Retinol gets a lot of love in the over the counter anti aging skin care product world. Retinol itself is a form of vitamin A found in foods and products. It’s naturally occurring. By itself it actually is not directly active in the skin.
When applied to the skin, it is converted into retinoic acid which is considered an active retinoid. Retinoids are known to improve fine lines and wrinkles by boosting collagen production in addition to retaining water in the skin. They can help actually reverse the signs of aging that comes from sun damage. They can also work to minimize discoloration in the skin and give the skin more of a glow. (This is in contrast to most otc products for anti-aging- ingredients such as Hyaluronic acid applied topically do not boost collagen production. They actually just minimize the appearance of fine lines by retaining moisture in the superficial layers of skin to make it appear less wrinkled- there’s no long term benefit from actual collagen production. As soon as the product is gone- it’s effects are gone too!)
Retinol is found over the counter so it’s widely available for consumers. There are a few things to point out with retinol when compared to the prescription tretinoin and tazarotene which are much stronger than retinol. Because retinol relies on our skin’s ability to convert it into the active retinoic acid, this may not always give quick or consistent results.
The amount of active retinoic acid formed is based on :
1. how much retinol is in the product
2. our skin’s ability to convert it into retinoic acid
3. time for the process to occur
Tretinoin is an active retinoid and does not require this conversion process. It’s response is more predictable and more effective as a result of this.
Retinoids work by acting on receptors in our cells to increase cell turnover. This initially will help in chemical exfoliation of the skin allowing it to renew itself, fade discoloration, contribute to softening or smoothing of the skin, and increase collagen production to improve the appearance of fine lines and wrinkles. Tretinoin can also play a role in chemoprevention of skin cancer.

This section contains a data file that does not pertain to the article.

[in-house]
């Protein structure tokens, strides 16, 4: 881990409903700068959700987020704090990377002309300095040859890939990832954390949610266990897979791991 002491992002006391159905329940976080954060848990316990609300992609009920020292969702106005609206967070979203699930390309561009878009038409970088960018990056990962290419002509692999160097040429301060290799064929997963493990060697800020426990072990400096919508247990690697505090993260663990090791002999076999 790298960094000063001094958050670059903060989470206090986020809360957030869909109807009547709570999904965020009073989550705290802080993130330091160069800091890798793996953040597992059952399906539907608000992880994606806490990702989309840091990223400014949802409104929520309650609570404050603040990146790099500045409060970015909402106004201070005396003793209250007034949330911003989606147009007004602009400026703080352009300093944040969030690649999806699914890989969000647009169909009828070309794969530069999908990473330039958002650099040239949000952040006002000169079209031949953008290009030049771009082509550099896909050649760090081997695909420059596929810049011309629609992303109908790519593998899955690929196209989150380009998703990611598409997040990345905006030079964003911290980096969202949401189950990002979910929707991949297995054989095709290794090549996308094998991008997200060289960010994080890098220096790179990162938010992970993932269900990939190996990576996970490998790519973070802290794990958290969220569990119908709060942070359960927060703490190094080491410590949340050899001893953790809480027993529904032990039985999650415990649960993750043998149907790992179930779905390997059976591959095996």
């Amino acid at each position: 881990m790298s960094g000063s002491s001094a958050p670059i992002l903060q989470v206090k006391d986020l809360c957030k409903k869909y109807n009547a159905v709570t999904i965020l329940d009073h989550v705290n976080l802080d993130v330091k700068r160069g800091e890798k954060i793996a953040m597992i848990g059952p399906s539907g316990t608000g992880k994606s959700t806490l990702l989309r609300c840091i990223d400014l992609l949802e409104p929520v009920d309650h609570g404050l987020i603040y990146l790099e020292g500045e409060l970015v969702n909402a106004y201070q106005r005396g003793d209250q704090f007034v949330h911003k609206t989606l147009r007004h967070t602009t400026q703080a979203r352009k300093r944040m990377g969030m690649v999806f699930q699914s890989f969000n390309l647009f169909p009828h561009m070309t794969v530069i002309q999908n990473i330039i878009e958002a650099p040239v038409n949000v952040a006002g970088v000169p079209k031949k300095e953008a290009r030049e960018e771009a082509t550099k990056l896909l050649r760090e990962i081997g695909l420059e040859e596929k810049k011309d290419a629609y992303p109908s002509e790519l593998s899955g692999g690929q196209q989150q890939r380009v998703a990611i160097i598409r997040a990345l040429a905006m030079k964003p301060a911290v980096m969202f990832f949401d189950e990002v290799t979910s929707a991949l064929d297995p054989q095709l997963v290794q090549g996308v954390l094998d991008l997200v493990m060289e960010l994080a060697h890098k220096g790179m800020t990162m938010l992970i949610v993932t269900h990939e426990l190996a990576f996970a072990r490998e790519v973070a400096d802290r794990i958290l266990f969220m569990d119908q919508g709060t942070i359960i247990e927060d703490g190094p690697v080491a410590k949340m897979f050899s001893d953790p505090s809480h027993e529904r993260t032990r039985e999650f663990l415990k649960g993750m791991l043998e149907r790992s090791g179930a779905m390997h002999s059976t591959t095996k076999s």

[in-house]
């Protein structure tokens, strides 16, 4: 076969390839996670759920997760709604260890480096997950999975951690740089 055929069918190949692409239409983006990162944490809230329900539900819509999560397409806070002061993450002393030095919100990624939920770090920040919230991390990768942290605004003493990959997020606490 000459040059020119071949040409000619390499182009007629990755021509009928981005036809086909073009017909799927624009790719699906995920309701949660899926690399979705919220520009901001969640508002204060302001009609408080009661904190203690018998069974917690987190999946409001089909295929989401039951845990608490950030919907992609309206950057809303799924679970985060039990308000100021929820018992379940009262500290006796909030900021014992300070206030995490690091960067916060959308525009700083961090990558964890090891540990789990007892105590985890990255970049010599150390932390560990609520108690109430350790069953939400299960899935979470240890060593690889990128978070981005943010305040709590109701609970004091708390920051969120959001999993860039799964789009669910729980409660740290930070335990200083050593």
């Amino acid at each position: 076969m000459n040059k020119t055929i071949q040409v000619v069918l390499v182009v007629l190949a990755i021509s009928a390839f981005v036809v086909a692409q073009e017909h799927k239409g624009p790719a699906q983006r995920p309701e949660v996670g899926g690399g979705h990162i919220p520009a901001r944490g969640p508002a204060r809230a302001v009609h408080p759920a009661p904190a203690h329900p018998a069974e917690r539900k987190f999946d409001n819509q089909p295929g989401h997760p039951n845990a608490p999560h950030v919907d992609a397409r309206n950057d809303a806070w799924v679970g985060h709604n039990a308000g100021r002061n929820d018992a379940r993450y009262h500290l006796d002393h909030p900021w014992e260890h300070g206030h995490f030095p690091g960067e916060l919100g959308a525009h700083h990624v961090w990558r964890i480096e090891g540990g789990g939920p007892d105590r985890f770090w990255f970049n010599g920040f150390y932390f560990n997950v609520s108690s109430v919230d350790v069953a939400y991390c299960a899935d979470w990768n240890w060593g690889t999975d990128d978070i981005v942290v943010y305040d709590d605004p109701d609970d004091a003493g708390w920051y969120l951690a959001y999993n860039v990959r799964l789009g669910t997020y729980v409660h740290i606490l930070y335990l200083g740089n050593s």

Retin A was developed in the 1960s in Philadelphia. It is truly a revolutionary product and has retained its place in our toolbox as Dermatologists for decades. I was given my first prescription for Retin A when I was 14 and I have personally used it for over 30 years. I have prescribed it thousands of times over the years.
There are a number of benefits to the use of retin A. In practice, on a daily basis, below are the most common reasons I prescribe it.
Acne: Retin A is an important foundation to acne therapy. It regulates oil or sebum production, assists in exfoliation of the skin and accelerates the improvement of pigmentation from acne evening the skin tone.
Actinic or sun damage: Retin A helps with discoloration in the skin from sun damage, improves the thickness of skin and accelerates cell turnover.
Melasma: Retin A can improve pigmentation and, when combined with hydroquinone and a mild steroid can improve discoloration from melasma in as little as 8 weeks.